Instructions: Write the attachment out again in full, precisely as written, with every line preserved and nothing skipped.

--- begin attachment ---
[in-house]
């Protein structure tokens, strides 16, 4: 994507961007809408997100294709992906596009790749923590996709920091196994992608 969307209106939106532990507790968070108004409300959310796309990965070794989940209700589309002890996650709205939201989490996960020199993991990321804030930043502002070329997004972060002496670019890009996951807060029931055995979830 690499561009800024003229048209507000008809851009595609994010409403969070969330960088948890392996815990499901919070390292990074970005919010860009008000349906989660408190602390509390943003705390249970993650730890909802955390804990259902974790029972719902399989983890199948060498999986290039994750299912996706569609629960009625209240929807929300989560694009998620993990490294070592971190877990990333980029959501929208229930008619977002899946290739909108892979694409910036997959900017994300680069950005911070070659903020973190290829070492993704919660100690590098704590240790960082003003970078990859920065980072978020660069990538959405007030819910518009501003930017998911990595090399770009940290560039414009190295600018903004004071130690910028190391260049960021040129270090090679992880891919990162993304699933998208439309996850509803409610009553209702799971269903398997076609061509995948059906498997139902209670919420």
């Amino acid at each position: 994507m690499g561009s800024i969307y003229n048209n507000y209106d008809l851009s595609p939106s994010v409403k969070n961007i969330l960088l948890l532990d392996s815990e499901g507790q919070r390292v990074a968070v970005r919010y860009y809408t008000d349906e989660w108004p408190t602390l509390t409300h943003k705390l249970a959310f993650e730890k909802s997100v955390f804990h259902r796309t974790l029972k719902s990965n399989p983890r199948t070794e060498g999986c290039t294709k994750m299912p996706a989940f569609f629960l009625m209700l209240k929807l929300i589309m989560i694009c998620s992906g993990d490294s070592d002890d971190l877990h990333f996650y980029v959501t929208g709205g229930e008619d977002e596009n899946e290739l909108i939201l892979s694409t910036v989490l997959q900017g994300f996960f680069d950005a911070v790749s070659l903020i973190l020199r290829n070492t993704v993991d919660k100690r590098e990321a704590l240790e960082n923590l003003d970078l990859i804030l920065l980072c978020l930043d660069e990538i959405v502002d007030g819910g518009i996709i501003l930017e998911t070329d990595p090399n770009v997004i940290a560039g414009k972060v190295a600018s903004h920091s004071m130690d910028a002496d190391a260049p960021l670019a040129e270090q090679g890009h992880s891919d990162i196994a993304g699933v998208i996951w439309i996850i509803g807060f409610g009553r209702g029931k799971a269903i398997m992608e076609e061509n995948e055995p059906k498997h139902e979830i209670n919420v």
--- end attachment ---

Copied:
[in-house]
């Protein structure tokens, strides 16, 4: 994507961007809408997100294709992906596009790749923590996709920091196994992608 969307209106939106532990507790968070108004409300959310796309990965070794989940209700589309002890996650709205939201989490996960020199993991990321804030930043502002070329997004972060002496670019890009996951807060029931055995979830 690499561009800024003229048209507000008809851009595609994010409403969070969330960088948890392996815990499901919070390292990074970005919010860009008000349906989660408190602390509390943003705390249970993650730890909802955390804990259902974790029972719902399989983890199948060498999986290039994750299912996706569609629960009625209240929807929300989560694009998620993990490294070592971190877990990333980029959501929208229930008619977002899946290739909108892979694409910036997959900017994300680069950005911070070659903020973190290829070492993704919660100690590098704590240790960082003003970078990859920065980072978020660069990538959405007030819910518009501003930017998911990595090399770009940290560039414009190295600018903004004071130690910028190391260049960021040129270090090679992880891919990162993304699933998208439309996850509803409610009553209702799971269903398997076609061509995948059906498997139902209670919420």
């Amino acid at each position: 994507m690499g561009s800024i969307y003229n048209n507000y209106d008809l851009s595609p939106s994010v409403k969070n961007i969330l960088l948890l532990d392996s815990e499901g507790q919070r390292v990074a968070v970005r919010y860009y809408t008000d349906e989660w108004p408190t602390l509390t409300h943003k705390l249970a959310f993650e730890k909802s997100v955390f804990h259902r796309t974790l029972k719902s990965n399989p983890r199948t070794e060498g999986c290039t294709k994750m299912p996706a989940f569609f629960l009625m209700l209240k929807l929300i589309m989560i694009c998620s992906g993990d490294s070592d002890d971190l877990h990333f996650y980029v959501t929208g709205g229930e008619d977002e596009n899946e290739l909108i939201l892979s694409t910036v989490l997959q900017g994300f996960f680069d950005a911070v790749s070659l903020i973190l020199r290829n070492t993704v993991d919660k100690r590098e990321a704590l240790e960082n923590l003003d970078l990859i804030l920065l980072c978020l930043d660069e990538i959405v502002d007030g819910g518009i996709i501003l930017e998911t070329d990595p090399n770009v997004i940290a560039g414009k972060v190295a600018s903004h920091s004071m130690d910028a002496d190391a260049p960021l670019a040129e270090q090679g890009h992880s891919d990162i196994a993304g699933v998208i996951w439309i996850i509803g807060f409610g009553r209702g029931k799971a269903i398997m992608e076609e061509n995948e055995p059906k498997h139902e979830i209670n919420v």